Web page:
September 15, 2016

About the Seminar

Numerous studies have shown that driving at a speed that exceeds the design speed of a road—and that wide variations of speeds between drivers—can increase the number and severity of crashes. To address this safety issue, states have passed laws regulating the speeds people may drive on a given road and have given law enforcement agencies the authority to enforce these laws. Despite this power, however, there is a lack of consensus and acceptance regarding the certainty and method of enforcing these laws. One particularly controversial method is automated speed enforcement (ASE). 

This presentation discussed the nature of the controversy, with a focus on why ASE has not been implemented in Minnesota. In addition, the presentation raised the question of whether the certainty of punishment affects driving behavior and crashes, using Minnesota's "Dimler Law" as a starting point for discussion.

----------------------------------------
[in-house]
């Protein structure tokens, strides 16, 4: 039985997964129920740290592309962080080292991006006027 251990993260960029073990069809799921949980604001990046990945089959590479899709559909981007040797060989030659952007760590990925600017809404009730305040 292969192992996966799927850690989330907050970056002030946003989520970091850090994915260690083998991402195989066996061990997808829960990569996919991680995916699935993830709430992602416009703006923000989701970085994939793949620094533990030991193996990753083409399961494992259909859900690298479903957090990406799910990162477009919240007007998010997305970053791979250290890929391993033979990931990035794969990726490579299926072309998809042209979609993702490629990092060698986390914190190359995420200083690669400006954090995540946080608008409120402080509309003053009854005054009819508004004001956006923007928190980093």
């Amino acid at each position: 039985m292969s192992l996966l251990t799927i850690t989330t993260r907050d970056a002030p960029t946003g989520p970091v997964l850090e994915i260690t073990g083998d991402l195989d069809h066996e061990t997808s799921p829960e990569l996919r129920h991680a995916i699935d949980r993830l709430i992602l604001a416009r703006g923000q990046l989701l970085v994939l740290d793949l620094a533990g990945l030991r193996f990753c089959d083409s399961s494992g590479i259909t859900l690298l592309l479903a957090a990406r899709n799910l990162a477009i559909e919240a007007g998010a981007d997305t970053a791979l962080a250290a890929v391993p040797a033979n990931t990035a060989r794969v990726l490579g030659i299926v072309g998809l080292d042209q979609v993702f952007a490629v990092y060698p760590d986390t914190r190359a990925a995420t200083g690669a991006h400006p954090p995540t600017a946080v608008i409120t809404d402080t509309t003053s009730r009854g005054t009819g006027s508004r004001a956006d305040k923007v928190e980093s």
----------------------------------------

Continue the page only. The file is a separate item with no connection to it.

About the Speaker

Frank Douma

Frank Douma is the director of the State and Local Policy Program at the Humphrey School of Public Affairs and a research scholar at the Center for Transportation Studies, both located at the University of Minnesota. He manages research projects related to several areas of transportation policy, including impacts of developments in information and communications technologies and urban corridor development.